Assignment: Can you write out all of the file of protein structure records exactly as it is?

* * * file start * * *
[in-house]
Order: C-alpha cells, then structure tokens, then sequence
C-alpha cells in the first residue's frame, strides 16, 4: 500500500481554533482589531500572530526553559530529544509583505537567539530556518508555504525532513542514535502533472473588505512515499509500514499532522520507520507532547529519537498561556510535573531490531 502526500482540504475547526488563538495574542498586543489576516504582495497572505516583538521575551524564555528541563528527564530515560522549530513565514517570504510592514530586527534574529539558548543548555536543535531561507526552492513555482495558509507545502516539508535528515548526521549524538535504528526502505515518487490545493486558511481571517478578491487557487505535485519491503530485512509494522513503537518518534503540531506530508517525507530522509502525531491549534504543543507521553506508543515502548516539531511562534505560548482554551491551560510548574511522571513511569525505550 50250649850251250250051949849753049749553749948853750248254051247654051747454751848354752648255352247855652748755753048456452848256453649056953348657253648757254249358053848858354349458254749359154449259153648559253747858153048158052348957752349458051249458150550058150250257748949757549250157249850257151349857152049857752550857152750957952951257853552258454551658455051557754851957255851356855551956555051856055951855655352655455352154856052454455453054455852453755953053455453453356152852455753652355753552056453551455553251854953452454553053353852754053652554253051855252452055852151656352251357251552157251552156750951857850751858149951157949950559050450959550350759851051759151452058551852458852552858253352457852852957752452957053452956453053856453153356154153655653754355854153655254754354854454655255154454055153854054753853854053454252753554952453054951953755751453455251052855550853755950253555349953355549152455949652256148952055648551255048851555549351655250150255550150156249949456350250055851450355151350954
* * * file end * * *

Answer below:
[in-house]
Order: C-alpha cells, then structure tokens, then sequence
C-alpha cells in the first residue's frame, strides 16, 4: 500500500481554533482589531500572530526553559530529544509583505537567539530556518508555504525532513542514535502533472473588505512515499509500514499532522520507520507532547529519537498561556510535573531490531 502526500482540504475547526488563538495574542498586543489576516504582495497572505516583538521575551524564555528541563528527564530515560522549530513565514517570504510592514530586527534574529539558548543548555536543535531561507526552492513555482495558509507545502516539508535528515548526521549524538535504528526502505515518487490545493486558511481571517478578491487557487505535485519491503530485512509494522513503537518518534503540531506530508517525507530522509502525531491549534504543543507521553506508543515502548516539531511562534505560548482554551491551560510548574511522571513511569525505550 50250649850251250250051949849753049749553749948853750248254051247654051747454751848354752648255352247855652748755753048456452848256453649056953348657253648757254249358053848858354349458254749359154449259153648559253747858153048158052348957752349458051249458150550058150250257748949757549250157249850257151349857152049857752550857152750957952951257853552258454551658455051557754851957255851356855551956555051856055951855655352655455352154856052454455453054455852453755953053455453453356152852455753652355753552056453551455553251854953452454553053353852754053652554253051855252452055852151656352251357251552157251552156750951857850751858149951157949950559050450959550350759851051759151452058551852458852552858253352457852852957752452957053452956453053856453153356154153655653754355854153655254754354854454655255154454055153854054753853854053454252753554952453054951953755751453455251052855550853755950253555349953355549152455949652256148952055648551255048851555549351655250150255550150156249949456350250055851450355151350954